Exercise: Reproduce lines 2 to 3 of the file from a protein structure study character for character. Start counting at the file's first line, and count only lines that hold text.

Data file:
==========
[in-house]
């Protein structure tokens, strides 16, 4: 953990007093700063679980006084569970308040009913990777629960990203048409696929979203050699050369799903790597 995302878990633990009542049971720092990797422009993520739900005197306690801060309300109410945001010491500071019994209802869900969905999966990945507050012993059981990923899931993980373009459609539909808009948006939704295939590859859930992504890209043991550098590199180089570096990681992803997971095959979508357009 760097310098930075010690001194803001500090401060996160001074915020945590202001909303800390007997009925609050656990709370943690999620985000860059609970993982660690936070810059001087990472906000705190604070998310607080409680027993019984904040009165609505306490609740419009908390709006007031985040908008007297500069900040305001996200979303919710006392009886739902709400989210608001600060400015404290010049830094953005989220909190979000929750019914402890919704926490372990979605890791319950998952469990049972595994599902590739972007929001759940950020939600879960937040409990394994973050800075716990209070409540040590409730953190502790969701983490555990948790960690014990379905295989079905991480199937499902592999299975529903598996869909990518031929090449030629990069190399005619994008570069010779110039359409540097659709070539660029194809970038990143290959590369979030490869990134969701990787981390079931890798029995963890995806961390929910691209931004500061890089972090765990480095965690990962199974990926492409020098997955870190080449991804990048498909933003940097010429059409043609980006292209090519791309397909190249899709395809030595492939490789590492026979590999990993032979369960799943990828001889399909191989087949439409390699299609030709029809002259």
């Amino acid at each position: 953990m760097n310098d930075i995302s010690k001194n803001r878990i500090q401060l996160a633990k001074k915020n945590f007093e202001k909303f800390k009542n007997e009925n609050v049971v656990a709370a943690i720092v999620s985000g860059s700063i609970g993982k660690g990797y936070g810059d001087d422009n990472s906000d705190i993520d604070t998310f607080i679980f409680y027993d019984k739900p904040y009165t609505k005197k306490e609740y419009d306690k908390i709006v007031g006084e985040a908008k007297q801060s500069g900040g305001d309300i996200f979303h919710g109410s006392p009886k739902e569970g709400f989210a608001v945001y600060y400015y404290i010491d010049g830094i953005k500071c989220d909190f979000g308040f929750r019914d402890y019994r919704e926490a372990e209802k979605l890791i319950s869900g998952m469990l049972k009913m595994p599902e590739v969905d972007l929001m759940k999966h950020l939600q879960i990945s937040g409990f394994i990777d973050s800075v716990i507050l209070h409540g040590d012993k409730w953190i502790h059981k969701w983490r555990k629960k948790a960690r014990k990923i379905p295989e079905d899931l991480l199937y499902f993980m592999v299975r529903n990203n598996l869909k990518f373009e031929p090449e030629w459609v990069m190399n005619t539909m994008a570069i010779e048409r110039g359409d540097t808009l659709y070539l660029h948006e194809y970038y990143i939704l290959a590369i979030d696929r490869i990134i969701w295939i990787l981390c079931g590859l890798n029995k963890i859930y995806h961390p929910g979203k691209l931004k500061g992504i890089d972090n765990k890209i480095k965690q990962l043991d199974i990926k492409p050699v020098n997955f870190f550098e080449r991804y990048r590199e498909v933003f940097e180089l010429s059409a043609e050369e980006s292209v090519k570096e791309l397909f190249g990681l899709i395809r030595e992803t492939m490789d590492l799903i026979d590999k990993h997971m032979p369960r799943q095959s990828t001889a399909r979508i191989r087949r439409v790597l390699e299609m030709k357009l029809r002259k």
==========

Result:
């Protein structure tokens, strides 16, 4: 953990007093700063679980006084569970308040009913990777629960990203048409696929979203050699050369799903790597 995302878990633990009542049971720092990797422009993520739900005197306690801060309300109410945001010491500071019994209802869900969905999966990945507050012993059981990923899931993980373009459609539909808009948006939704295939590859859930992504890209043991550098590199180089570096990681992803997971095959979508357009 760097310098930075010690001194803001500090401060996160001074915020945590202001909303800390007997009925609050656990709370943690999620985000860059609970993982660690936070810059001087990472906000705190604070998310607080409680027993019984904040009165609505306490609740419009908390709006007031985040908008007297500069900040305001996200979303919710006392009886739902709400989210608001600060400015404290010049830094953005989220909190979000929750019914402890919704926490372990979605890791319950998952469990049972595994599902590739972007929001759940950020939600879960937040409990394994973050800075716990209070409540040590409730953190502790969701983490555990948790960690014990379905295989079905991480199937499902592999299975529903598996869909990518031929090449030629990069190399005619994008570069010779110039359409540097659709070539660029194809970038990143290959590369979030490869990134969701990787981390079931890798029995963890995806961390929910691209931004500061890089972090765990480095965690990962199974990926492409020098997955870190080449991804990048498909933003940097010429059409043609980006292209090519791309397909190249899709395809030595492939490789590492026979590999990993032979369960799943990828001889399909191989087949439409390699299609030709029809002259």
């Amino acid at each position: 953990m760097n310098d930075i995302s010690k001194n803001r878990i500090q401060l996160a633990k001074k915020n945590f007093e202001k909303f800390k009542n007997e009925n609050v049971v656990a709370a943690i720092v999620s985000g860059s700063i609970g993982k660690g990797y936070g810059d001087d422009n990472s906000d705190i993520d604070t998310f607080i679980f409680y027993d019984k739900p904040y009165t609505k005197k306490e609740y419009d306690k908390i709006v007031g006084e985040a908008k007297q801060s500069g900040g305001d309300i996200f979303h919710g109410s006392p009886k739902e569970g709400f989210a608001v945001y600060y400015y404290i010491d010049g830094i953005k500071c989220d909190f979000g308040f929750r019914d402890y019994r919704e926490a372990e209802k979605l890791i319950s869900g998952m469990l049972k009913m595994p599902e590739v969905d972007l929001m759940k999966h950020l939600q879960i990945s937040g409990f394994i990777d973050s800075v716990i507050l209070h409540g040590d012993k409730w953190i502790h059981k969701w983490r555990k629960k948790a960690r014990k990923i379905p295989e079905d899931l991480l199937y499902f993980m592999v299975r529903n990203n598996l869909k990518f373009e031929p090449e030629w459609v990069m190399n005619t539909m994008a570069i010779e048409r110039g359409d540097t808009l659709y070539l660029h948006e194809y970038y990143i939704l290959a590369i979030d696929r490869i990134i969701w295939i990787l981390c079931g590859l890798n029995k963890i859930y995806h961390p929910g979203k691209l931004k500061g992504i890089d972090n765990k890209i480095k965690q990962l043991d199974i990926k492409p050699v020098n997955f870190f550098e080449r991804y990048r590199e498909v933003f940097e180089l010429s059409a043609e050369e980006s292209v090519k570096e791309l397909f190249g990681l899709i395809r030595e992803t492939m490789d590492l799903i026979d590999k990993h997971m032979p369960r799943q095959s990828t001889a399909r979508i191989r087949r439409v790597l390699e299609m030709k357009l029809r002259k």